Tuesday 29 November 2011

Films you haven't seen: Robocop

I've never seen Robocop. Well, I hadn't until last night, when the powers that be on Channel 5 decided to try and give me an idea for my blog. They're all regretting that now.

Robocop is one of those films, very much of the zeitgeist of the 1980s. It's duly become so much more than a film: a cultural reference point, videogames, toys - the whole schmeer. But I'd never seen it. This is always dangerous for films like that. You're already so aware of it that there's a danger the film won't live up to it or that it will appear to be a parody of itself.

SATIRE. Now there's a thing. There's a word which I've always seen applied to Robocop. I was sort of expecting a coruscating commentary on the issue of police brutality and the rule of law. However, that simply wasn't there. The satire exists instead in the outer cosmos of the film - the news reports, the glimpse of how big business influences society. At the centre of the film Robocop, I would have argued, is philosophy. I think that Robocop could well have been written by Alan Turing.

All the elements are there! Can robots dream? Can technology acquire a consciousness or a conscience? Are virtues and morals programmable, self-evident in nature or must they be acquired experientially? These are some high-grade degree-level philosophical posers.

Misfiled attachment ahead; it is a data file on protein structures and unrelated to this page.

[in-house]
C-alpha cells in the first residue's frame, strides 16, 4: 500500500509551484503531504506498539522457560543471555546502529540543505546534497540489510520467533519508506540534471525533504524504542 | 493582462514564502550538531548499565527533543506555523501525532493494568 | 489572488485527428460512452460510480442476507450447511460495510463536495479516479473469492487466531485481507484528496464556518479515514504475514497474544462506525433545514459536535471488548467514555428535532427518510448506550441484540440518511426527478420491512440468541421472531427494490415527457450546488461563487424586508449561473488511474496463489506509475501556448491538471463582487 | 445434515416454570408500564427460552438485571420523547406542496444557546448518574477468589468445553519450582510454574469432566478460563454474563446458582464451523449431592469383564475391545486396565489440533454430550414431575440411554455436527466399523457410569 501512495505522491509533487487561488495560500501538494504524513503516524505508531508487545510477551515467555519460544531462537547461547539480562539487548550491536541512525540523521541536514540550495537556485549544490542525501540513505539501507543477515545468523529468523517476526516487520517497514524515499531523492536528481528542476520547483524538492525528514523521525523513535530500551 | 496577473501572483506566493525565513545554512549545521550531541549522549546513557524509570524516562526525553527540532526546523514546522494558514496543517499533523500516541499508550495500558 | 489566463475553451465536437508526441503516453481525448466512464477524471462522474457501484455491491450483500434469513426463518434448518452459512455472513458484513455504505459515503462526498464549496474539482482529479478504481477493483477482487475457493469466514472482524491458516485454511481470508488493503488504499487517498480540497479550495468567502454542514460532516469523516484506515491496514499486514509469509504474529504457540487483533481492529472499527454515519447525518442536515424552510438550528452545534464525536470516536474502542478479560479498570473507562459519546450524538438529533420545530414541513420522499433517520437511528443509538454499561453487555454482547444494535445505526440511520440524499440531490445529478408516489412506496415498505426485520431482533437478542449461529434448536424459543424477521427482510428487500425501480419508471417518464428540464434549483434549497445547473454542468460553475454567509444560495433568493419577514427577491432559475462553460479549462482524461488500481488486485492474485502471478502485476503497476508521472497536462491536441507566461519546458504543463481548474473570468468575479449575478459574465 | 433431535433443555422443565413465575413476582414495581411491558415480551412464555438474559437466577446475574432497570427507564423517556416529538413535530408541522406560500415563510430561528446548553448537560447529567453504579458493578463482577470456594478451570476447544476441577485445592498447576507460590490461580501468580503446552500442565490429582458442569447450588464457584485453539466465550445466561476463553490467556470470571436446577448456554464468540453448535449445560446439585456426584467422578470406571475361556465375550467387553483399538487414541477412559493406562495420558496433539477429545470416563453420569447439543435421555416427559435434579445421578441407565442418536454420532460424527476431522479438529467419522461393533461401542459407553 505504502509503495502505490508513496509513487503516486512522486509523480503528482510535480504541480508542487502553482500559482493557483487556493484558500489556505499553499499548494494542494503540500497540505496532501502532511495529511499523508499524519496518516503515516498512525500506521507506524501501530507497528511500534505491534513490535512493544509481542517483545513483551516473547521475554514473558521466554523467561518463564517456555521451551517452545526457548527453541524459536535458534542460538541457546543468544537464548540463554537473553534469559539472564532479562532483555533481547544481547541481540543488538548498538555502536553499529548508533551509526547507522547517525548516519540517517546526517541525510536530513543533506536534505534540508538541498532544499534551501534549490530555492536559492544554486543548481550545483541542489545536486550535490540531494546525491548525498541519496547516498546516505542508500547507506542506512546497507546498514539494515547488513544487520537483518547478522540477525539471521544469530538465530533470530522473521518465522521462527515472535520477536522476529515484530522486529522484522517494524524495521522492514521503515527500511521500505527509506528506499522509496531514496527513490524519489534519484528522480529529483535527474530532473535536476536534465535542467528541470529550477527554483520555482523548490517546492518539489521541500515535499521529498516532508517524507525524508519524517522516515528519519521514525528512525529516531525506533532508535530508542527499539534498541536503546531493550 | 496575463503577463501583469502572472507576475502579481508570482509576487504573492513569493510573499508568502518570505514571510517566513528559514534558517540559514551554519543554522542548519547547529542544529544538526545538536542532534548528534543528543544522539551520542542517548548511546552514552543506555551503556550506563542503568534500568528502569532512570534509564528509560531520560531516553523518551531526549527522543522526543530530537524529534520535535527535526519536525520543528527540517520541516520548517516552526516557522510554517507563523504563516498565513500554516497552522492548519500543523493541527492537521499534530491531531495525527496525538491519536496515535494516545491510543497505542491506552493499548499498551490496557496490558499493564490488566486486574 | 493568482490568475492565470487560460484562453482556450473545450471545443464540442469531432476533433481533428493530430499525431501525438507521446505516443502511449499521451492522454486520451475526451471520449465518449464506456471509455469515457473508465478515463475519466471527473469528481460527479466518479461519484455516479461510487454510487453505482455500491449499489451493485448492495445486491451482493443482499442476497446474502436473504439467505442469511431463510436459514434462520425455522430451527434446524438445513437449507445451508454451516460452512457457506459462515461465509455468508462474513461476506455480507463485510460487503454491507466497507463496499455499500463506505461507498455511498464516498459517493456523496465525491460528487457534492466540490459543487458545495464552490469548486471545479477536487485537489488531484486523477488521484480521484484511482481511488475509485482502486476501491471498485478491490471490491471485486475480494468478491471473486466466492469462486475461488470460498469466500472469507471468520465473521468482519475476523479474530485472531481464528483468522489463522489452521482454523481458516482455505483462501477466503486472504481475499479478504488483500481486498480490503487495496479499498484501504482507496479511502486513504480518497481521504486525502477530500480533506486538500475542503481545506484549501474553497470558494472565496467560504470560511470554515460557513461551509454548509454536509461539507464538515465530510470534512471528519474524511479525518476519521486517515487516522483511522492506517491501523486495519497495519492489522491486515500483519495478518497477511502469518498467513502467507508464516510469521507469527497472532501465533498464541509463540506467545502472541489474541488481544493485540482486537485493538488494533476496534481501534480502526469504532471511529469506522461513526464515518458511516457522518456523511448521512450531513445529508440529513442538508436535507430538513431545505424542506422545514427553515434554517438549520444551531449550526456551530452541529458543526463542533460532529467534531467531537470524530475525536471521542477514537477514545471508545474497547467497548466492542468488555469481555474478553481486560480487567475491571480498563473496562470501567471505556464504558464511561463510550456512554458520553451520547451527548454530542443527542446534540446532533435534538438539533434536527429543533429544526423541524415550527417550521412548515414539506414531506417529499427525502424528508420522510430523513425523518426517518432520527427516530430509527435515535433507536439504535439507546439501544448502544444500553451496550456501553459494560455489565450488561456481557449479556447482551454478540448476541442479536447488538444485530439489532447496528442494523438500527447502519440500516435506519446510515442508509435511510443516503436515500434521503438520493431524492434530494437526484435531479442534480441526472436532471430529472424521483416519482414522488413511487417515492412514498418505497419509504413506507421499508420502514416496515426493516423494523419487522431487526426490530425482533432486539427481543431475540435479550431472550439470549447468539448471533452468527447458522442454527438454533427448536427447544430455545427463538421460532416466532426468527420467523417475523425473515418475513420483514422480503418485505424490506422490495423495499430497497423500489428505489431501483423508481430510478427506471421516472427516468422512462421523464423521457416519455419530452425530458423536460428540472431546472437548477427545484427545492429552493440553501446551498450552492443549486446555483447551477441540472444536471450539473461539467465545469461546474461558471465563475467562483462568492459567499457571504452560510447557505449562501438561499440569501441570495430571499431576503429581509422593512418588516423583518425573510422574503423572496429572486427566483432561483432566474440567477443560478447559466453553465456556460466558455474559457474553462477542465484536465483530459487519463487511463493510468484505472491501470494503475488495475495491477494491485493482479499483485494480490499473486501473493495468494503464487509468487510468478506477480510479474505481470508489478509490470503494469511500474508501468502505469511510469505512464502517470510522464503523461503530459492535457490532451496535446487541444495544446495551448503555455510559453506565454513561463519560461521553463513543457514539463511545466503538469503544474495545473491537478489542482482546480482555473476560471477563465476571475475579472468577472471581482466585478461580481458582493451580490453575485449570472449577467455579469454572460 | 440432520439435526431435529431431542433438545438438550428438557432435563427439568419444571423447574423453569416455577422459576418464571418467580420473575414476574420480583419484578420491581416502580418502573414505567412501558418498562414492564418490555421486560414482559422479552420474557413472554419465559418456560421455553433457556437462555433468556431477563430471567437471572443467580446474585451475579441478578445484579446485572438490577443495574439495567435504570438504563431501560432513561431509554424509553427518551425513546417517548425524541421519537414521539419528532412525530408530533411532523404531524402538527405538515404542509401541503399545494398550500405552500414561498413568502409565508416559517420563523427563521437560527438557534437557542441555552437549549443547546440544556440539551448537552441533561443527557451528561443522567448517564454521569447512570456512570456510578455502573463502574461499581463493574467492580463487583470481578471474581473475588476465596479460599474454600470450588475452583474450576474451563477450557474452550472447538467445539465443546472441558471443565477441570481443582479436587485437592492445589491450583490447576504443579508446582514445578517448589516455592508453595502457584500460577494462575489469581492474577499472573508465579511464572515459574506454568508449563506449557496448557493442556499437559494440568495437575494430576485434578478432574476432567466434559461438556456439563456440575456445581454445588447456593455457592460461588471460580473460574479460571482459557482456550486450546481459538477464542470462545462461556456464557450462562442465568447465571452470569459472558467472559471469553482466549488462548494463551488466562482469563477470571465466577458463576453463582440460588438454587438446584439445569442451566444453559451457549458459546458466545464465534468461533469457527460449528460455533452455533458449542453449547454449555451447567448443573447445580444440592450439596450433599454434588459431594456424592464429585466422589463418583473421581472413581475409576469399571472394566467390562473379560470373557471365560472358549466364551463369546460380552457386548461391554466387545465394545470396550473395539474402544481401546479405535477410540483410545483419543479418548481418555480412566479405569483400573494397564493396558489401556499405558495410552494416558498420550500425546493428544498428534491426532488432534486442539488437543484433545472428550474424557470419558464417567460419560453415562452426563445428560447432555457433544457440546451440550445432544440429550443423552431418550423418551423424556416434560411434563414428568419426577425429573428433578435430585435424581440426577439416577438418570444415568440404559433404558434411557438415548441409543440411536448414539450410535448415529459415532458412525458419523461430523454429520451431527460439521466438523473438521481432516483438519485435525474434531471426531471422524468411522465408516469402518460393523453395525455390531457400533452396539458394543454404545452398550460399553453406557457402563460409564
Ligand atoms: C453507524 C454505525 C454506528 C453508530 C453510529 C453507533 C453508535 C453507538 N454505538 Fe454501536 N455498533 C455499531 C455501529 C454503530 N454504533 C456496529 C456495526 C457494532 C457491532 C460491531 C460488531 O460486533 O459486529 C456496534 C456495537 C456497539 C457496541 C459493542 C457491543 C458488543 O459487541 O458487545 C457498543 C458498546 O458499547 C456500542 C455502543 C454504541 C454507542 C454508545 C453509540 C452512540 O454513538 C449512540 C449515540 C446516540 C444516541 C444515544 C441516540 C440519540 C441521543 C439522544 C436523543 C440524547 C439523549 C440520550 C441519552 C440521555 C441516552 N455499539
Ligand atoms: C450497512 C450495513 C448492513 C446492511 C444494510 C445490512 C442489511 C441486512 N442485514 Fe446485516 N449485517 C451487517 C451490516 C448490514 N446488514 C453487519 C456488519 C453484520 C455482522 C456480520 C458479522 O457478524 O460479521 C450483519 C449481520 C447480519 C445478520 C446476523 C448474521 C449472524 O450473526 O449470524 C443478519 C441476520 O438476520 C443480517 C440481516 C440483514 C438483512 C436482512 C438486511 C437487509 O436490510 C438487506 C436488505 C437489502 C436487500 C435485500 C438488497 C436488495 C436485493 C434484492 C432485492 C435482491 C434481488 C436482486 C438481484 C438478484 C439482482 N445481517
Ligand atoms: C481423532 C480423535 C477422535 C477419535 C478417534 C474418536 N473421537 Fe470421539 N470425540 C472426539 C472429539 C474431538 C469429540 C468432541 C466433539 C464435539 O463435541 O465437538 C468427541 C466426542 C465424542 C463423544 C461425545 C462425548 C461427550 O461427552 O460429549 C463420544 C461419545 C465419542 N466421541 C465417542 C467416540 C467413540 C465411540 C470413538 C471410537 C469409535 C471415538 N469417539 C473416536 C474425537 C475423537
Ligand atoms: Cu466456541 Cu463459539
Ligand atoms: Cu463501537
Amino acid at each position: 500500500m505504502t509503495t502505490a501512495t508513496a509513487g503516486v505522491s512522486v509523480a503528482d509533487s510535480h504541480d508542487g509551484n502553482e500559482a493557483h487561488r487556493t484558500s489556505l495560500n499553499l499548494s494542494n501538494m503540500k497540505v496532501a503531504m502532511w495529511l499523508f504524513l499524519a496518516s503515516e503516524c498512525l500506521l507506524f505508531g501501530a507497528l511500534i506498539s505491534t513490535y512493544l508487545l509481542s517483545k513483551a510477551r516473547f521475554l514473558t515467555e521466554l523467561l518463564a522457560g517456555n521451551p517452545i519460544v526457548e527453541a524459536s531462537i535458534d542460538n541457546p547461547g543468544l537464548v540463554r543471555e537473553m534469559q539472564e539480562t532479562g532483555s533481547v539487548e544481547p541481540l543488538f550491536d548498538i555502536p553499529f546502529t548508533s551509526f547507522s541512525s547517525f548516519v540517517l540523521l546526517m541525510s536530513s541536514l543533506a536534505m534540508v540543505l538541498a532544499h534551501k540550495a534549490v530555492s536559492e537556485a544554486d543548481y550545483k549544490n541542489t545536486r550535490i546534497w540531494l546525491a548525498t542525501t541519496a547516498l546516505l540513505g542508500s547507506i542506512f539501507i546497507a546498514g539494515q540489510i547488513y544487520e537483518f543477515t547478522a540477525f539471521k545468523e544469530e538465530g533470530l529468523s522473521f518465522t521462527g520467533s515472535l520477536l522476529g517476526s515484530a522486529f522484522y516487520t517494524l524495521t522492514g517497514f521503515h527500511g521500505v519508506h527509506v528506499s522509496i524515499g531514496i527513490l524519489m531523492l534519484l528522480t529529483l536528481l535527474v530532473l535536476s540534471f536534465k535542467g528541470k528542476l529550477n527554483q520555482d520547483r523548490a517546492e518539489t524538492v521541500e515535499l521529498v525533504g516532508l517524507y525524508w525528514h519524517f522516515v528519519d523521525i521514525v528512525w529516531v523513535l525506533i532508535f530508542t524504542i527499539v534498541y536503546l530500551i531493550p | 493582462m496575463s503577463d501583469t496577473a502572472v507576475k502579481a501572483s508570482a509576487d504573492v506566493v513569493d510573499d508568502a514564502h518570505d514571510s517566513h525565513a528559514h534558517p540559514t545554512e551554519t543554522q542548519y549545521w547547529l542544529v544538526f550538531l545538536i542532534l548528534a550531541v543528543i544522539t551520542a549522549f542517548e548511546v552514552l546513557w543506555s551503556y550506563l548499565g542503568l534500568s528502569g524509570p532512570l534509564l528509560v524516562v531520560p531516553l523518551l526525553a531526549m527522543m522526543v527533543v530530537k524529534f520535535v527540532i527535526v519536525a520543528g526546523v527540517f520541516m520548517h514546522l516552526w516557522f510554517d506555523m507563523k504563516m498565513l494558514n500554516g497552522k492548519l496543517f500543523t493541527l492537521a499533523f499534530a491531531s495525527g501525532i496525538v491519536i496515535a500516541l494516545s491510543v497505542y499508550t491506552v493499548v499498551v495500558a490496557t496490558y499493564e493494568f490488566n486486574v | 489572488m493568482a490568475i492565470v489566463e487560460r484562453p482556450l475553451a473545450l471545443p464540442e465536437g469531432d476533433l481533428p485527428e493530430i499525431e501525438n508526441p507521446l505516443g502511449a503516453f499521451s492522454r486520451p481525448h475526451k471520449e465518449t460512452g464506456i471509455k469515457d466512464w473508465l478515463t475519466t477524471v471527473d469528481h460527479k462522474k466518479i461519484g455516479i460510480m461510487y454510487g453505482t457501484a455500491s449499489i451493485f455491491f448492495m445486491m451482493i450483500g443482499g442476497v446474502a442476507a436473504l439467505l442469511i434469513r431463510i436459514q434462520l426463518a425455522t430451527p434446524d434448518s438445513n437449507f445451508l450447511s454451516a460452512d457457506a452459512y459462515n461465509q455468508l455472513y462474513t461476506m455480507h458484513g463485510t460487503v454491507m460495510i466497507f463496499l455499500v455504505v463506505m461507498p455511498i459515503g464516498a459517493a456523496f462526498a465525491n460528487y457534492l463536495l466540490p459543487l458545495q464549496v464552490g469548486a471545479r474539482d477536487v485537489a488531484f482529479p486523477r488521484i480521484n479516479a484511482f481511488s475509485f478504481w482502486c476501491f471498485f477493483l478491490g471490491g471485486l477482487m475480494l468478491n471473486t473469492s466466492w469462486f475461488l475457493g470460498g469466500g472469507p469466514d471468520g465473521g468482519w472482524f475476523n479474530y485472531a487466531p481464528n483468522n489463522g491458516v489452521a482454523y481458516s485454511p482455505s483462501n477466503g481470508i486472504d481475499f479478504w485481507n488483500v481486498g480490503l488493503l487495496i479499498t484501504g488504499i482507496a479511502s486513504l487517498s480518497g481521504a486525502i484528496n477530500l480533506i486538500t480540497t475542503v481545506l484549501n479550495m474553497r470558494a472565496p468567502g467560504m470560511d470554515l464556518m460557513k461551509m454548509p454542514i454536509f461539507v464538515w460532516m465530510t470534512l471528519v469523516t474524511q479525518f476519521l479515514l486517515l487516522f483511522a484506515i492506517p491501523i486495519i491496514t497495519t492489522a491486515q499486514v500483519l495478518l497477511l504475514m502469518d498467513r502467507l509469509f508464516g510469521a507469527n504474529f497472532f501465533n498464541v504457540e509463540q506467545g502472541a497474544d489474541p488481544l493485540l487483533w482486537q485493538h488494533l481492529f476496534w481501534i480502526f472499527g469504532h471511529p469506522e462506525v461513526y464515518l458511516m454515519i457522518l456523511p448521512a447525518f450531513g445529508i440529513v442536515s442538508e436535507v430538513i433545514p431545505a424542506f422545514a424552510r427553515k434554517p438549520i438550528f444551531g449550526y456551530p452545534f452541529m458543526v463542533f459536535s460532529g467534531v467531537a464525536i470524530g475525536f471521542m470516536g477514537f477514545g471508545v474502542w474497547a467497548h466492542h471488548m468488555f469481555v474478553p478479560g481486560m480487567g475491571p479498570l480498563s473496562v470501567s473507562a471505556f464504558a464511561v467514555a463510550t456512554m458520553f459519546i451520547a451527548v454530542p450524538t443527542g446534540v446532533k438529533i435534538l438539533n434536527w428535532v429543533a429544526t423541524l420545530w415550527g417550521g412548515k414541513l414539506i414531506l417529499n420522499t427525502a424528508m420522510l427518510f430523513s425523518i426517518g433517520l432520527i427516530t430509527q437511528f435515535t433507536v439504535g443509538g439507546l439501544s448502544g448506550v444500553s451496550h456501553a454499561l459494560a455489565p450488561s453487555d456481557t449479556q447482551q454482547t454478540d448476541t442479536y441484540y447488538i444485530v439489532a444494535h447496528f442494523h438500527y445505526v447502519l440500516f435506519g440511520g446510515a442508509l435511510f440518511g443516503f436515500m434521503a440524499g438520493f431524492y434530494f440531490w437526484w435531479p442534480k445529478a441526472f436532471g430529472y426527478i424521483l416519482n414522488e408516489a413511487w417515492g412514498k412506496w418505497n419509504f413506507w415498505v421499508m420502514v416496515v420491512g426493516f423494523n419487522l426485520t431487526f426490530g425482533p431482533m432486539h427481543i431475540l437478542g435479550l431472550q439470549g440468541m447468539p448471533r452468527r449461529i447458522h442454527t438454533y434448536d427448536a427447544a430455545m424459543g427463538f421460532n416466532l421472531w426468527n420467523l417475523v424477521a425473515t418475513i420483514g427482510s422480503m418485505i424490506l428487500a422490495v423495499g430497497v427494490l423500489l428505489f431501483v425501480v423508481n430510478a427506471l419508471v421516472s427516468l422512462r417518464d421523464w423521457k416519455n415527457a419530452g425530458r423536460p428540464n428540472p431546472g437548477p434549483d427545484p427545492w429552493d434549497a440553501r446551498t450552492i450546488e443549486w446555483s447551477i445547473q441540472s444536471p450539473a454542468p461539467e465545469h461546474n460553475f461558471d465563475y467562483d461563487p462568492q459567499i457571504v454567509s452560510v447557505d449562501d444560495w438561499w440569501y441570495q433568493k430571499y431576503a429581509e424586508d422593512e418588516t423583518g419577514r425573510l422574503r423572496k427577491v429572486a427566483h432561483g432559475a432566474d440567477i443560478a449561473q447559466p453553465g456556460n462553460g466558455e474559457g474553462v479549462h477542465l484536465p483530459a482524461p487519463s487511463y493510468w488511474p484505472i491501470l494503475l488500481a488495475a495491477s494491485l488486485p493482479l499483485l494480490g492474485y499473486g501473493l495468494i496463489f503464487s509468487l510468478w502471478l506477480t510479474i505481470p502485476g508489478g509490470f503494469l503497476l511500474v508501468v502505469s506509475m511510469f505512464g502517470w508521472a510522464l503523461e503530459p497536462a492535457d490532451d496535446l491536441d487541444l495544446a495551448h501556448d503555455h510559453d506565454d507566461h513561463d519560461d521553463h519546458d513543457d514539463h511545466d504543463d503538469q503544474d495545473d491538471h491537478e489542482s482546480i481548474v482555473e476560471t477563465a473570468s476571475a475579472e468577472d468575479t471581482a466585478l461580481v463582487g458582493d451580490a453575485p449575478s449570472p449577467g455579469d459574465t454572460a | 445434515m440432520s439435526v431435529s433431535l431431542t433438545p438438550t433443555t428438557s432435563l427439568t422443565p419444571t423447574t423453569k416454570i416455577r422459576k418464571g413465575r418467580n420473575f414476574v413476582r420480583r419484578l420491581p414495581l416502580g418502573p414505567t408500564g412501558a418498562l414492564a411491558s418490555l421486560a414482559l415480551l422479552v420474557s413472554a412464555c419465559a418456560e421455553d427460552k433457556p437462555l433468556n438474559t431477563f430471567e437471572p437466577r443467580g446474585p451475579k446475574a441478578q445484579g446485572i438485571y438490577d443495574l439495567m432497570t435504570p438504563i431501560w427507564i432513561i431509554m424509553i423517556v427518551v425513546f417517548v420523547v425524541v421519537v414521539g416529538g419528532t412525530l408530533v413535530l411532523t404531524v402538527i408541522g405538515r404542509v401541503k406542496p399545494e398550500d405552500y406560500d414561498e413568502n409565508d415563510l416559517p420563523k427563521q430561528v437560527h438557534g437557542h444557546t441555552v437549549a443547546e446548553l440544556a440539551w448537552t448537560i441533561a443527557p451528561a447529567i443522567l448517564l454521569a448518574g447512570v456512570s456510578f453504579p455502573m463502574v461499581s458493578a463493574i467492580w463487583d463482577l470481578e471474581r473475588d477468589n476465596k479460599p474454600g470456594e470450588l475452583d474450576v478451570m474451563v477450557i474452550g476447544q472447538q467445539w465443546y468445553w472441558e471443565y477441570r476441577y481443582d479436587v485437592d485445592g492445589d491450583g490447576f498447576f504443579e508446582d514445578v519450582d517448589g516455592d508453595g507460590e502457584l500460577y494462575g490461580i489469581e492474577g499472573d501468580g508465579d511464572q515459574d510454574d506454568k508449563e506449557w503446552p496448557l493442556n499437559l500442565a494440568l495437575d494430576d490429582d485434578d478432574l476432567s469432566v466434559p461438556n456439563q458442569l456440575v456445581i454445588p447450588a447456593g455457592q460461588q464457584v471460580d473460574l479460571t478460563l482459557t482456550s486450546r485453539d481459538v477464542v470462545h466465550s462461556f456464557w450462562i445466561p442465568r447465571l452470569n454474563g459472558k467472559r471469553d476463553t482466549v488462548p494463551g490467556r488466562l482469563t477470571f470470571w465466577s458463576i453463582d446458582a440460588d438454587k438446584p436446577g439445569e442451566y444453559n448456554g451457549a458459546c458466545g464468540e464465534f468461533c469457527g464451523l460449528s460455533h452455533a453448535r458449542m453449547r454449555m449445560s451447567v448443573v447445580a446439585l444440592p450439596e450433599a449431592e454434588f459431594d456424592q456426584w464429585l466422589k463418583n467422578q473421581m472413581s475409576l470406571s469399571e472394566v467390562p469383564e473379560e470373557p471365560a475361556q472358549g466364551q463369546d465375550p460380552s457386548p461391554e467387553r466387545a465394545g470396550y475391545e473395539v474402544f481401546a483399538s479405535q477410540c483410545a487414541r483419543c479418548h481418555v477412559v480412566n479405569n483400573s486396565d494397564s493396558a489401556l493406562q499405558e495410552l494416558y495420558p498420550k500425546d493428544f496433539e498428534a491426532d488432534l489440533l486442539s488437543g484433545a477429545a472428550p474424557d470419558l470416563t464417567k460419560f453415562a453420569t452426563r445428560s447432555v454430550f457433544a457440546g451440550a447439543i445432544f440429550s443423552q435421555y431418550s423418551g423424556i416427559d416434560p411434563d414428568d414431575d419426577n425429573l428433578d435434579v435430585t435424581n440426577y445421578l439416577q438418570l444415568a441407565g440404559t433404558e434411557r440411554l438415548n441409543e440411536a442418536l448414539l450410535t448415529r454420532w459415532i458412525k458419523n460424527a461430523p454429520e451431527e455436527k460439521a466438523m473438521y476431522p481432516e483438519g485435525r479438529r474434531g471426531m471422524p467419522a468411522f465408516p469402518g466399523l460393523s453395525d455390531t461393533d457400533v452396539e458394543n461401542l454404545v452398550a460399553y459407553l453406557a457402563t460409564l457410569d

Perhaps the ultimate satirical element to the film - and maybe one which was unintentional - is that for all of the near-future science fiction shenanigans, the whole narrative lurches awkwardly towards conforming to traditional generic codes. Of course Robocop has a female partner, she provides both a love interest and a cop buddy. Towards the end, unmasked and looking like Richard O'Brien's head attached to a Dyson, Robocop is anything but Robo. It begs the question, dare anyone risk a completely mechanical protagonist? When even Johnny Five manages to acquire sufficient soul to campaign for suffrage in spite of being made out of Meccano, you have to wonder.

Still, for all of its PHILOSOPHICAL SHORTCOMINGS, I found Robocop to be a highly enjoyable film. I particularly enjoyed the wonderfully exaggerated and graphic scenes of violence and death throughout - another of the films satirical elements that really work. The irresistible convergence of Hired Goon and Massive Tank of Toxic Waste was particularly magnificent. Such a shame he died (exploded) - he was only two days away from retirement (starring in his own B-movie franchise).

That's the strength of films like Robocop, and why we need more like them. It works on numerous levels. On the one hand it had me reaching for my university notes and reading lists to re-address the thorny issue of the Mind-Body problem. But before things got too Cartesian on my ass, someone got massively killed. In a cocaine factory. A factory! These exist. Even Gilbert Ryle would have gotten caught up in it, and old Gilb was a hard man to please. Especially after he crashed his car into all that toxic waste. Why can't there be more films which present significant ontological discourse with a side dish of grenades and PAIN?

Are modern action films dumbing down? None of this would have happened if Baruch Spinoza had written The A-Team.

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